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Safety and effectiveness of apheresis in the treatment of infectious diseases: A systematic review


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Odedra, Anand, Lalloo, David ORCID:, Kennedy, Glen, Llewellyn, Stacey and McCarthy, James (2019) 'Safety and effectiveness of apheresis in the treatment of infectious diseases: A systematic review'. Journal of Infection, Vol 79, Issue 6, pp. 513-520.

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Objectives: Apheresis has been used as adjunctive treatment of severe falciparum malaria, loiasis and babesiosis. This systematic review aimed to investigate the safety and efficacy of apheresis in the treat- ment of these conditions. Methods: MEDLINE, PUBMED, EMBASE and CINAHL databases were searched to identify studies published between January 1969 and March 2018 involving patients treated using apheresis for severe falciparum malaria, loiasis or babesiosis. Data extracted included details about the apheresis intervention, popula- tions, study methods and outcomes relating to efficacy and safety. Results: A total of 67 publications met the inclusion criteria and were included in the data synthesis, 36 for malaria (70 cases), 17 for babesiosis (22 cases) and 14 for loiasis (34 cases). Publications were case reports, case series, and cohort studies; there were no randomised controlled trials identified. Potential publication bias was considered to be high. Conclusions: Systematic review of the literature suggests that apheresis may be a useful adjunct in the treatment of patients hospitalised for babesiosis, and prior to chemotherapy in loiasis with microfilarial count > 80 0 0 parasites/mL. Data does not support the use of apheresis in patients with severe falciparum malaria.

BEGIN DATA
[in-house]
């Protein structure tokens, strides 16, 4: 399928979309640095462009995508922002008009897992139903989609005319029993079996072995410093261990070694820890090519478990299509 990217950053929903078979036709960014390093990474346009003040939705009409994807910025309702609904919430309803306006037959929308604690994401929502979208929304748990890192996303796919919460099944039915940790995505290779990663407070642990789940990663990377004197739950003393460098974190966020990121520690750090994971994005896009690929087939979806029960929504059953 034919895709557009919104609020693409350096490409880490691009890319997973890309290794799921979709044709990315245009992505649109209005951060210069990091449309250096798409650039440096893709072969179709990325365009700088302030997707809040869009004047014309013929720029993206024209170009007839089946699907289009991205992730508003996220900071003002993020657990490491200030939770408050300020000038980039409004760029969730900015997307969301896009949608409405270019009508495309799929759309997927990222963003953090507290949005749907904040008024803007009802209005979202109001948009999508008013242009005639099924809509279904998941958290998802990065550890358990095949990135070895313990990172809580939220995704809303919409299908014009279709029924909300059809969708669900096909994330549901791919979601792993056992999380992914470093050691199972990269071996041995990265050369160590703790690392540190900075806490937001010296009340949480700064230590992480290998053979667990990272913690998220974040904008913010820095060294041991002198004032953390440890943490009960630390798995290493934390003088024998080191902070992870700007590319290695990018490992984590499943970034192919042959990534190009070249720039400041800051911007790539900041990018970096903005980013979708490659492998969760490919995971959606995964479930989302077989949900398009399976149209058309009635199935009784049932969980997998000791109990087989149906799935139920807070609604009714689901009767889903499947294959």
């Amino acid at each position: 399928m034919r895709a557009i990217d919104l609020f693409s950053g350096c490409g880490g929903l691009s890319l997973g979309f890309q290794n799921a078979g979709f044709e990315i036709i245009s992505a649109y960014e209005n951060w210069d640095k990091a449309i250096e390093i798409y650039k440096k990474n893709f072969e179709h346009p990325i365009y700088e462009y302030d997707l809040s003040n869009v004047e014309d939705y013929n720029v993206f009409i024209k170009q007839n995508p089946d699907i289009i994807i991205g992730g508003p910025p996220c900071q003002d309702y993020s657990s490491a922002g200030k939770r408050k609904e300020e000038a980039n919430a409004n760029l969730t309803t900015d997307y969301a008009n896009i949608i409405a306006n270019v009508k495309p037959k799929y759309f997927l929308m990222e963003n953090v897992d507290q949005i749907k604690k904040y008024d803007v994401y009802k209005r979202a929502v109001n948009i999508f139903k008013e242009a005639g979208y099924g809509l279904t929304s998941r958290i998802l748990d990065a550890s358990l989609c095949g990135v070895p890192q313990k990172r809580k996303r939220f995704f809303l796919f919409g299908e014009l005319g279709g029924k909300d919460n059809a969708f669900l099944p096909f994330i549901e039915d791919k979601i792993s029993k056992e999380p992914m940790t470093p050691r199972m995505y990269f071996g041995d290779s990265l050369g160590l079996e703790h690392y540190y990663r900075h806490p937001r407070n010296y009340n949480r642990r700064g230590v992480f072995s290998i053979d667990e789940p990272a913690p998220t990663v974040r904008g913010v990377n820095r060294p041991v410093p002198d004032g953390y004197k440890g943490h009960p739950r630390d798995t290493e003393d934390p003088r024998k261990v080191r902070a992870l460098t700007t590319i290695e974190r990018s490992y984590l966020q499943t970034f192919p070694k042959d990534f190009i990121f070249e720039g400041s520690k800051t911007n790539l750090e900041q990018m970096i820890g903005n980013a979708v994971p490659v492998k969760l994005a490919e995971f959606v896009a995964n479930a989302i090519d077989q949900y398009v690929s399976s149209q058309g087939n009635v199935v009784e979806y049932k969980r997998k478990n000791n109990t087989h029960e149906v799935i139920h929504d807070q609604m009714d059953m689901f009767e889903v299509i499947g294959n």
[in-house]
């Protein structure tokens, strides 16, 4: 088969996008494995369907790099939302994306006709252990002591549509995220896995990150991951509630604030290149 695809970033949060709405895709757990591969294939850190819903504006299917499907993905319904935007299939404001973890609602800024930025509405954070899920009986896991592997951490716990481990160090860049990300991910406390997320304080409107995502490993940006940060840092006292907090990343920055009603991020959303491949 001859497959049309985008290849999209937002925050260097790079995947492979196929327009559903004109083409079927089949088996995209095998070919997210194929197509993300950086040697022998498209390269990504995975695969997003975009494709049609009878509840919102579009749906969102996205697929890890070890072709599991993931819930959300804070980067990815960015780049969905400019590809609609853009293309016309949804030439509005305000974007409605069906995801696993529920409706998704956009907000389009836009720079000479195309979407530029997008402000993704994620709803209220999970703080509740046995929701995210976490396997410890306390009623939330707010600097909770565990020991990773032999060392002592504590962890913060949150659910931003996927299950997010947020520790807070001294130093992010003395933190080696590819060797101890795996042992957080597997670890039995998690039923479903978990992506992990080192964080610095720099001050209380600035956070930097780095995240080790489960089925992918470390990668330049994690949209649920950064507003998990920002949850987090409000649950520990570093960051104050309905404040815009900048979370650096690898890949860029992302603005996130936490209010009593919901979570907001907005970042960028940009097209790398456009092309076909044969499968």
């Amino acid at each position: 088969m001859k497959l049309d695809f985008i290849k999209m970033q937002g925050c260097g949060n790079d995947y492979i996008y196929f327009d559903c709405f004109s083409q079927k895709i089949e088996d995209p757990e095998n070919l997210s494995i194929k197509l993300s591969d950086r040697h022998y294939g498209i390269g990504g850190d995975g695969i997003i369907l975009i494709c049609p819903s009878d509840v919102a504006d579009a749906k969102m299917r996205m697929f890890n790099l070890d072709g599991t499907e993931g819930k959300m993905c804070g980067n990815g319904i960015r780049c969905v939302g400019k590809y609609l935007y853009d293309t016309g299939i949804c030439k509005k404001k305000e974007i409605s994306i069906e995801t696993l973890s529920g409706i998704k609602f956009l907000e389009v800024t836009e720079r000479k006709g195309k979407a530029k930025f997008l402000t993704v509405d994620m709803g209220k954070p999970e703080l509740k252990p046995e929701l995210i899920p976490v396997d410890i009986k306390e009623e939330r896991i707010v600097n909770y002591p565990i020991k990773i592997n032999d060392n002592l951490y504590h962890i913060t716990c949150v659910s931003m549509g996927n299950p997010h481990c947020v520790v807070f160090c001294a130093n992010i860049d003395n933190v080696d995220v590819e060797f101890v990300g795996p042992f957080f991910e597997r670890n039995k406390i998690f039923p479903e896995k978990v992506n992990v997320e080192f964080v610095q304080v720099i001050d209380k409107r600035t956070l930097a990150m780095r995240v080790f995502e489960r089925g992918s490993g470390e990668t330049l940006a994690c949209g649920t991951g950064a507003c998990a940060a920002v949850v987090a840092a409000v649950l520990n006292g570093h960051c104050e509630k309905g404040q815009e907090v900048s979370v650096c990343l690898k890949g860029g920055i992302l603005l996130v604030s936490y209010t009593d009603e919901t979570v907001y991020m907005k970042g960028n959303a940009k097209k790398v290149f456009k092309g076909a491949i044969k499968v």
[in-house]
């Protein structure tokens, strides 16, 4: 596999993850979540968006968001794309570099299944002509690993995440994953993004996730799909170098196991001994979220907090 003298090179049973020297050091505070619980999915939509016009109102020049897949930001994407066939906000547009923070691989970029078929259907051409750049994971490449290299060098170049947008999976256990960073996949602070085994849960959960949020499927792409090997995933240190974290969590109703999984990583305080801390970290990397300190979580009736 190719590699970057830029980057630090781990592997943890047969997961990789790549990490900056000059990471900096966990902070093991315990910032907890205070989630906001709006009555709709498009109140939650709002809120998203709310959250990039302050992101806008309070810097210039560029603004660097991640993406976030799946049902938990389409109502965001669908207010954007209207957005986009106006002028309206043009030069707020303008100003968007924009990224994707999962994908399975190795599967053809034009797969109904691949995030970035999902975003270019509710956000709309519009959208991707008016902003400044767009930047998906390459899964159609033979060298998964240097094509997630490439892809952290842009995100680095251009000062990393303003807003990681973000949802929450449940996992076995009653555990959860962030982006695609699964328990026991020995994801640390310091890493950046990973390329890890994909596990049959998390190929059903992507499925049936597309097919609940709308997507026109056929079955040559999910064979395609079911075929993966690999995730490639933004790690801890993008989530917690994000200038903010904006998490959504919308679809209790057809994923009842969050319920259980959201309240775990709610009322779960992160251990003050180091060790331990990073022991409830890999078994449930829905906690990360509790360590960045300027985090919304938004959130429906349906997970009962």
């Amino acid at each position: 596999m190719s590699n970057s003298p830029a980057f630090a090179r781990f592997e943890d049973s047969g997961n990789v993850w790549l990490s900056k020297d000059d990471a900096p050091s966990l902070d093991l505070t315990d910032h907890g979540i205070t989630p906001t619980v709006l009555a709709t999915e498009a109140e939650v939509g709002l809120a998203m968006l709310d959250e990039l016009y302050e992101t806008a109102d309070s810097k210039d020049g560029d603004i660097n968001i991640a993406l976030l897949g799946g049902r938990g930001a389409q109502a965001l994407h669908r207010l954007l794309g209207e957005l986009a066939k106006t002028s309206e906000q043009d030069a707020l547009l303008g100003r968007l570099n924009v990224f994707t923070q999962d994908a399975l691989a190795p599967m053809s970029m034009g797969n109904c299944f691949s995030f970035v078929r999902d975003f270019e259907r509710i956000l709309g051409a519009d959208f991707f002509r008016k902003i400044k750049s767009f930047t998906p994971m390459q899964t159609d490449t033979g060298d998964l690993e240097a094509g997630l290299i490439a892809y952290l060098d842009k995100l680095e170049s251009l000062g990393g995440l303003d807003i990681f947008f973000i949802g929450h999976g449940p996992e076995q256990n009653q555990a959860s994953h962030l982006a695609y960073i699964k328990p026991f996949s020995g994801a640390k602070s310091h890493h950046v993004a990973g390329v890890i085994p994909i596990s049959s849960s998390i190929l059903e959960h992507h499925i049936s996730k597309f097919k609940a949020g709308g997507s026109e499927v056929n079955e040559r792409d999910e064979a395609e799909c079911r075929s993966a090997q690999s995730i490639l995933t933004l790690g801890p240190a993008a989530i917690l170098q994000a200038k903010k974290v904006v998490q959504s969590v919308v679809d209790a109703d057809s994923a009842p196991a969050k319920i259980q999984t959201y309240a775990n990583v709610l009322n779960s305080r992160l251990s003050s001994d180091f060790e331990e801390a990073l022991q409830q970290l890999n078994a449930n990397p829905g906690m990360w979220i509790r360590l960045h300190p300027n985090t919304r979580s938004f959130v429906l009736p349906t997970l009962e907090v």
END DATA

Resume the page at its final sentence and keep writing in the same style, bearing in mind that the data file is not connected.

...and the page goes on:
Item Type: Article
Subjects: WA Public Health > Statistics. Surveys > WA 900 Public health statistics
WA Public Health > Statistics. Surveys > WA 950 Theory or methods of medical statistics. Epidemiologic methods
WC Communicable Diseases > WC 20 Research (General)
WH Hemic and Lymphatic Systems > Hematologic Diseases. Immunologic Factors. Blood Banks > WH 460 Blood bank procedures
Faculty: Department: Clinical Sciences & International Health > Clinical Sciences Department
Digital Object Identifer (DOI):
Depositing User: Annmarie Hand
Date Deposited: 16 Dec 2019 13:17
Last Modified: 19 Dec 2019 09:27


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